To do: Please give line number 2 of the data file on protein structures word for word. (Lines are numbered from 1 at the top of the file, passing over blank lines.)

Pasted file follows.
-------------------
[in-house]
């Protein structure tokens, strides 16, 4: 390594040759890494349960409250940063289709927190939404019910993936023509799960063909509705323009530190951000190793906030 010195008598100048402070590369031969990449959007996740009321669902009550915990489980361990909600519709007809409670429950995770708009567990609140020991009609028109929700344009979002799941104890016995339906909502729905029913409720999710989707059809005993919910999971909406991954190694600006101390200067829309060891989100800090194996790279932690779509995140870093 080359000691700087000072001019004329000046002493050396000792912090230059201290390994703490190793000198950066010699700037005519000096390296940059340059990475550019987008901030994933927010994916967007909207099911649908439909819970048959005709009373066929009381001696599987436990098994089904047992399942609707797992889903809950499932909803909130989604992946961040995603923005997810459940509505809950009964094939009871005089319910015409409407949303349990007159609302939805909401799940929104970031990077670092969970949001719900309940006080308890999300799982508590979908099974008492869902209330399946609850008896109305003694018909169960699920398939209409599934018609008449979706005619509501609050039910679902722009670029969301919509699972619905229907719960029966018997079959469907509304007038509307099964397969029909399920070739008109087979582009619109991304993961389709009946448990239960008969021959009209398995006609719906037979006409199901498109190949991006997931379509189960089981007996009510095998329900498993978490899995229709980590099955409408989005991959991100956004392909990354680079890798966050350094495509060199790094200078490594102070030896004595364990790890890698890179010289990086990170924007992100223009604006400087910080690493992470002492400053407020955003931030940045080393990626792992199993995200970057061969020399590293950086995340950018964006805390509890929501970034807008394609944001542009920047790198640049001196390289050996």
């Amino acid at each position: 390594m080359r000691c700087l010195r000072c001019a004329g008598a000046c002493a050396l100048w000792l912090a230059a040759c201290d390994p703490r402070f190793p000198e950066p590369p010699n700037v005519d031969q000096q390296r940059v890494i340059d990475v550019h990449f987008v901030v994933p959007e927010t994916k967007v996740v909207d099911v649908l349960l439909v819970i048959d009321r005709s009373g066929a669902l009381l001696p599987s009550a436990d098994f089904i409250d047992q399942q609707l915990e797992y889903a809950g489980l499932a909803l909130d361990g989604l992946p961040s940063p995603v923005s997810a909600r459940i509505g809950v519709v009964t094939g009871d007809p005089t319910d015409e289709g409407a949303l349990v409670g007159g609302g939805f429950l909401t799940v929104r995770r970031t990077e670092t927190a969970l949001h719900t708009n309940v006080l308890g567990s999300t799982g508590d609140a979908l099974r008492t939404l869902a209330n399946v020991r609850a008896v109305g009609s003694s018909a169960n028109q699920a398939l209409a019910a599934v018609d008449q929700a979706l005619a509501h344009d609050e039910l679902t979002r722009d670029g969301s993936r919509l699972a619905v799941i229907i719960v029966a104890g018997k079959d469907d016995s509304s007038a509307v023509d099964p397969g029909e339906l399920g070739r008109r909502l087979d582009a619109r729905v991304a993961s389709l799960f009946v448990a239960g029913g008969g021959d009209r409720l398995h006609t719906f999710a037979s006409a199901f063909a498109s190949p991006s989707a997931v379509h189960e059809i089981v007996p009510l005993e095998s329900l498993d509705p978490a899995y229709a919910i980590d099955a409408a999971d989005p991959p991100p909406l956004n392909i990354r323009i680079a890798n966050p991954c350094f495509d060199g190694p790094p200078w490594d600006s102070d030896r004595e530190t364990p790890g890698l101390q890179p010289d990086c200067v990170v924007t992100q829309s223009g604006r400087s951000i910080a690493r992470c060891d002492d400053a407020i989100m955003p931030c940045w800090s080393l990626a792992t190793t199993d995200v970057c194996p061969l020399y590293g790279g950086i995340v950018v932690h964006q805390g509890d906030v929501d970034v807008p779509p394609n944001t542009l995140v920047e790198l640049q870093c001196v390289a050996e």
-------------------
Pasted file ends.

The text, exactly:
């Protein structure tokens, strides 16, 4: 390594040759890494349960409250940063289709927190939404019910993936023509799960063909509705323009530190951000190793906030 010195008598100048402070590369031969990449959007996740009321669902009550915990489980361990909600519709007809409670429950995770708009567990609140020991009609028109929700344009979002799941104890016995339906909502729905029913409720999710989707059809005993919910999971909406991954190694600006101390200067829309060891989100800090194996790279932690779509995140870093 080359000691700087000072001019004329000046002493050396000792912090230059201290390994703490190793000198950066010699700037005519000096390296940059340059990475550019987008901030994933927010994916967007909207099911649908439909819970048959005709009373066929009381001696599987436990098994089904047992399942609707797992889903809950499932909803909130989604992946961040995603923005997810459940509505809950009964094939009871005089319910015409409407949303349990007159609302939805909401799940929104970031990077670092969970949001719900309940006080308890999300799982508590979908099974008492869902209330399946609850008896109305003694018909169960699920398939209409599934018609008449979706005619509501609050039910679902722009670029969301919509699972619905229907719960029966018997079959469907509304007038509307099964397969029909399920070739008109087979582009619109991304993961389709009946448990239960008969021959009209398995006609719906037979006409199901498109190949991006997931379509189960089981007996009510095998329900498993978490899995229709980590099955409408989005991959991100956004392909990354680079890798966050350094495509060199790094200078490594102070030896004595364990790890890698890179010289990086990170924007992100223009604006400087910080690493992470002492400053407020955003931030940045080393990626792992199993995200970057061969020399590293950086995340950018964006805390509890929501970034807008394609944001542009920047790198640049001196390289050996």